Your Skin On Emotions

Feelings are written all over your face: red and inflamed when you’re upset, soft and radiant when you’re happy.

Portrait of Tammy Strobel

Feelings are written all over your face: red and inflamed when you’re upset, soft and radiant when you’re happy. Here, new science on the psychology of skin – and how best to navigate it.

The link between our skin and our emotions is becoming more understood as researchers and dermatologists see firsthand the effects feelings have on their subjects and patients. We now get that our mood really does show up on our face. “In fact, skin is one of the biggest indicators of our state of mind,” says Merrady Wickes, the head of content and education at the Detox Market. Happy and calm? Your skin tends to maintain its clarity and even adopt an allover radiance and a healthy flush. But when you’re angry, stressed, or anxious, so is your skin; it can turn red, break out in pimples, or flare up with rosacea or psoriasis. Here’s the empowering news: There are things you can do to stop negative emotions from affecting your face. Read on.


It goes back to the fight-or-flight response, that superadaptive instinct that enables us to kick into action. “When you face something stressful, your adrenal glands secrete hormones, including cortisol, epinephrine (commonly known as adrenaline), and small amounts of testosterone, which trigger a cascade of reactions that can lead to excess oil production, decreased immunity (which can spur cold sores and psoriasis), and increased blood in your vessels (which can cause undereye circles and puffiness),” says New York City dermatologist Dr Neal Schultz. You may also get acne breakouts or rosacea.

Compounding the situation, “recent Olay research has shown that cortisol can lower the energy metabolism of your skin cells by up to 40 percent, and therefore reduce their ability to respond to stress and the resulting damage,” says Frauke Neuser, an associate director of science and innovation communications at Procter & Gamble. Plus, our negative emotions – sadness from a breakup, deadline anxiety – can disrupt our positive lifestyle habits. “We tend to let our skin-care routines fall by the wayside, failing to take offour makeup and clogging up our pores, or skipping moisturiser, which can leave us looking weathered. We might also lose sleep, which triggers the release of cortisol, or stress eat foods with refined sugar, which causes insulin to rise and then testosterone,” Dr Schultz says.

At the same time, we’re finding that feeling joyful can manifest physically as well. “For cases in which something positive happens, you get the release of chemicals like endorphins, oxytocin, serotonin, and dopamine, the so-called feel-good hormones,” says Dr David Bank, a dermatologist in New York. These have been less well studied in terms of what they do to our skin, “but it wouldn’t surprise me if these chemicals could have an effect on barrier function, helping our skin stay better hydrated and appear more radiant,” Dr Bank says. “It’s even possible that the release of feel-good hormones causes the little muscles around the hair follicles all over your body to relax, leaving your skin feeling softer and smoother.” Dr Bank stresses that while these are just hypotheses, “there is plenty of science to support them.”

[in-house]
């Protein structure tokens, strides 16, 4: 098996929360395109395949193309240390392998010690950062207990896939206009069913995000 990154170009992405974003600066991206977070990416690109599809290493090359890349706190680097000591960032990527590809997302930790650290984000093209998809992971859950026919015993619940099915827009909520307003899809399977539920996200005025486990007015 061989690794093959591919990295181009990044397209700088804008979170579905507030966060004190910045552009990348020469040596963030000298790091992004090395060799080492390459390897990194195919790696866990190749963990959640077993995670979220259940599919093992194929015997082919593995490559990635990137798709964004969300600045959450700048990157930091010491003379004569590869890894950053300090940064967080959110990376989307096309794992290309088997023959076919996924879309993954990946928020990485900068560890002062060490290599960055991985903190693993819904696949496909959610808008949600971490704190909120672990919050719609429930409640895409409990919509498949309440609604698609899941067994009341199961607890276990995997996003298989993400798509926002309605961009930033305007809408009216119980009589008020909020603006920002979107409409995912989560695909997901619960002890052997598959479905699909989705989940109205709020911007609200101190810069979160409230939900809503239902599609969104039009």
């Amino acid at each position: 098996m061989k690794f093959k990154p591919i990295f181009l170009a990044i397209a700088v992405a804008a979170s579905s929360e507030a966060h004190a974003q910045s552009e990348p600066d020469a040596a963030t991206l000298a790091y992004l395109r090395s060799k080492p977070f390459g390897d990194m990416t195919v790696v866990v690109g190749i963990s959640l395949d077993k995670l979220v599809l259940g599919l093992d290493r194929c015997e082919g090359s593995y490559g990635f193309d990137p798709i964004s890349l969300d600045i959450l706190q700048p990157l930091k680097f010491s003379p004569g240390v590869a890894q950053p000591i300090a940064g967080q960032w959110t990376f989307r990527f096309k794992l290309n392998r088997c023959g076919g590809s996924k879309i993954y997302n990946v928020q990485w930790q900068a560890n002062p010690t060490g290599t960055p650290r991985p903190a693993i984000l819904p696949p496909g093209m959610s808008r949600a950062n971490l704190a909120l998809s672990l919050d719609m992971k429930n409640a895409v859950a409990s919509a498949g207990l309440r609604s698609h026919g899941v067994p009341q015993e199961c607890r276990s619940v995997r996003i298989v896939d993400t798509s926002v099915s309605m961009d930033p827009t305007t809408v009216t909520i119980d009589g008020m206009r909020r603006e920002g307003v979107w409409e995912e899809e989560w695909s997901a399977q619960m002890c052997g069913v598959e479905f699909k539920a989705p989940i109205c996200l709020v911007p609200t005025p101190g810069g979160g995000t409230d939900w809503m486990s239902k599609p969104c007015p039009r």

Taking steps to manage your emotions can help address the skin reactions they spur, says Dr Jeanine Downie, a dermatologist in New Jersey. The most common negative emotion we face is the daily stress of being pulled in a million directions. It’s imperative to find ways to off set it. “If the stress isn’t going to disappear, then the self-care shouldn’t either,” Merrady says. Research-backed relaxation treatments – like aromatherapy, sound baths, meditation, biofeedback, and hypnosis – are especially eff ective. “All of these have helped my rosacea patients who experience emotion-related flares,” Dr Downie says.

Ideally, these mindful practices begin to act preventively. “In so many instances, we treat the manifestation, not the cause,” Dr Schultz says. “And that’s not really solving the problem.” Acupuncture is especially preventive. “It has been shown to stimulate the release and synthesis of serotonin, which helps boost your mood and balance the nervous system,” says Stefanie DiLibero, a licensed acupuncturist and the founder of Gotham Wellness in New York City. She recommends scheduling a visit to a licensed acupuncturist every four to six weeks to maintain calm. Your skin-care regimen and diet can also help you sustain a positive status quo.


Relaxation practices and acupuncture help manage emotionally charged skin.
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